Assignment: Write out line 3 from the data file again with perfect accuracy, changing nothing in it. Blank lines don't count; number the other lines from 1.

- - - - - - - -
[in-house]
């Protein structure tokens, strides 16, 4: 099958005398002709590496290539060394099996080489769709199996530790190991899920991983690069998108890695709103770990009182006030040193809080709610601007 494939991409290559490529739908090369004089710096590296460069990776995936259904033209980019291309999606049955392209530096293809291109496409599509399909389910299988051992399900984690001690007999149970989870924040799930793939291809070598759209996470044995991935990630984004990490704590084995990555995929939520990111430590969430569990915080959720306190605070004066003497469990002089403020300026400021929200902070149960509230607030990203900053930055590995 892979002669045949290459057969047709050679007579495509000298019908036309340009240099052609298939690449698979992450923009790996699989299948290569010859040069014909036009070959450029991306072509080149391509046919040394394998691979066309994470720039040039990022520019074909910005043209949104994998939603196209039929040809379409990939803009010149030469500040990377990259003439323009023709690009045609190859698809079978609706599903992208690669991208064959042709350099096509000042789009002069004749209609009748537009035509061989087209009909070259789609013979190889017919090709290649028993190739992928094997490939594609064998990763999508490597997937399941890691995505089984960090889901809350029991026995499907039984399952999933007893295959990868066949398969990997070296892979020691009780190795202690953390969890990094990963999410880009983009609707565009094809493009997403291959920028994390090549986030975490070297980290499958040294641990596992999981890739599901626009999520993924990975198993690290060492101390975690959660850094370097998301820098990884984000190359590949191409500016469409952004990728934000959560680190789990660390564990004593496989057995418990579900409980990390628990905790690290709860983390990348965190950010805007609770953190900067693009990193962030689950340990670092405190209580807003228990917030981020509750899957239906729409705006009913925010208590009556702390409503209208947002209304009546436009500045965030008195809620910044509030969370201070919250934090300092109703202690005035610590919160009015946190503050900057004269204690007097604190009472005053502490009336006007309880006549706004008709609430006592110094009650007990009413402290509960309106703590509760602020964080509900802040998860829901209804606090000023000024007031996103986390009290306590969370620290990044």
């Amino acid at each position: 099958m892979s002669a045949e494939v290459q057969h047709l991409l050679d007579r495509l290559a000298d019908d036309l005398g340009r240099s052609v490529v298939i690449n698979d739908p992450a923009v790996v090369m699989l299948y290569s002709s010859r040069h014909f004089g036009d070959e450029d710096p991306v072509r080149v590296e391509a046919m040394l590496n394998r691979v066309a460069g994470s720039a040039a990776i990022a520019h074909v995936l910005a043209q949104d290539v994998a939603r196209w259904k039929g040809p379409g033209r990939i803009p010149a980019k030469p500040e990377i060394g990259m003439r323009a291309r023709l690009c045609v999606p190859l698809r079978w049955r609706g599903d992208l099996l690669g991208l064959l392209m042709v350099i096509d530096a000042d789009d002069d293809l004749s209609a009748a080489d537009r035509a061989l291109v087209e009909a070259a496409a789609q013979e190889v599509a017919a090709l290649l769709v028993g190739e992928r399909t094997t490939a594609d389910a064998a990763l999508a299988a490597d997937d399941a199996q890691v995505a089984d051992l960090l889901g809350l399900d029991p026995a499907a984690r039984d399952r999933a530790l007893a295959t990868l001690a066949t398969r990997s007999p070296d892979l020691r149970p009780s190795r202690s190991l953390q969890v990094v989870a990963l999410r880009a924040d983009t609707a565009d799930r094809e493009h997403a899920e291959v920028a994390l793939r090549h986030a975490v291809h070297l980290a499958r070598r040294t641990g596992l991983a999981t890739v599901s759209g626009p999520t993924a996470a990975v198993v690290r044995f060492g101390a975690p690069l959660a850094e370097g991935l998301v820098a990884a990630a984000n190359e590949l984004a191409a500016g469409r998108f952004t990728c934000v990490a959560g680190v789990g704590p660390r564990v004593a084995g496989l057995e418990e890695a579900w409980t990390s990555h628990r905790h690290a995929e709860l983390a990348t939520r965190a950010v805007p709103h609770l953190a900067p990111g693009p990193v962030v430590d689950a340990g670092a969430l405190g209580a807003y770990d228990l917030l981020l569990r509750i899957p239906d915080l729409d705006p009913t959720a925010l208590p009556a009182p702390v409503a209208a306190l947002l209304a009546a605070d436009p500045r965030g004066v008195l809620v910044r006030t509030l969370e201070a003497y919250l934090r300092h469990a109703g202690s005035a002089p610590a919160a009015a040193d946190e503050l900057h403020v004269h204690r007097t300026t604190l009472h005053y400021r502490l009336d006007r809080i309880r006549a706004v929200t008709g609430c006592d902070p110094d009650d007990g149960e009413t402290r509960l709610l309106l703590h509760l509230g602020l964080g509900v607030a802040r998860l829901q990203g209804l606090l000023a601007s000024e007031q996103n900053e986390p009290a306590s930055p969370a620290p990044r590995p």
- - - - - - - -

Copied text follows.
């Amino acid at each position: 099958m892979s002669a045949e494939v290459q057969h047709l991409l050679d007579r495509l290559a000298d019908d036309l005398g340009r240099s052609v490529v298939i690449n698979d739908p992450a923009v790996v090369m699989l299948y290569s002709s010859r040069h014909f004089g036009d070959e450029d710096p991306v072509r080149v590296e391509a046919m040394l590496n394998r691979v066309a460069g994470s720039a040039a990776i990022a520019h074909v995936l910005a043209q949104d290539v994998a939603r196209w259904k039929g040809p379409g033209r990939i803009p010149a980019k030469p500040e990377i060394g990259m003439r323009a291309r023709l690009c045609v999606p190859l698809r079978w049955r609706g599903d992208l099996l690669g991208l064959l392209m042709v350099i096509d530096a000042d789009d002069d293809l004749s209609a009748a080489d537009r035509a061989l291109v087209e009909a070259a496409a789609q013979e190889v599509a017919a090709l290649l769709v028993g190739e992928r399909t094997t490939a594609d389910a064998a990763l999508a299988a490597d997937d399941a199996q890691v995505a089984d051992l960090l889901g809350l399900d029991p026995a499907a984690r039984d399952r999933a530790l007893a295959t990868l001690a066949t398969r990997s007999p070296d892979l020691r149970p009780s190795r202690s190991l953390q969890v990094v989870a990963l999410r880009a924040d983009t609707a565009d799930r094809e493009h997403a899920e291959v920028a994390l793939r090549h986030a975490v291809h070297l980290a499958r070598r040294t641990g596992l991983a999981t890739v599901s759209g626009p999520t993924a996470a990975v198993v690290r044995f060492g101390a975690p690069l959660a850094e370097g991935l998301v820098a990884a990630a984000n190359e590949l984004a191409a500016g469409r998108f952004t990728c934000v990490a959560g680190v789990g704590p660390r564990v004593a084995g496989l057995e418990e890695a579900w409980t990390s990555h628990r905790h690290a995929e709860l983390a990348t939520r965190a950010v805007p709103h609770l953190a900067p990111g693009p990193v962030v430590d689950a340990g670092a969430l405190g209580a807003y770990d228990l917030l981020l569990r509750i899957p239906d915080l729409d705006p009913t959720a925010l208590p009556a009182p702390v409503a209208a306190l947002l209304a009546a605070d436009p500045r965030g004066v008195l809620v910044r006030t509030l969370e201070a003497y919250l934090r300092h469990a109703g202690s005035a002089p610590a919160a009015a040193d946190e503050l900057h403020v004269h204690r007097t300026t604190l009472h005053y400021r502490l009336d006007r809080i309880r006549a706004v929200t008709g609430c006592d902070p110094d009650d007990g149960e009413t402290r509960l709610l309106l703590h509760l509230g602020l964080g509900v607030a802040r998860l829901q990203g209804l606090l000023a601007s000024e007031q996103n900053e986390p009290a306590s930055p969370a620290p990044r590995p």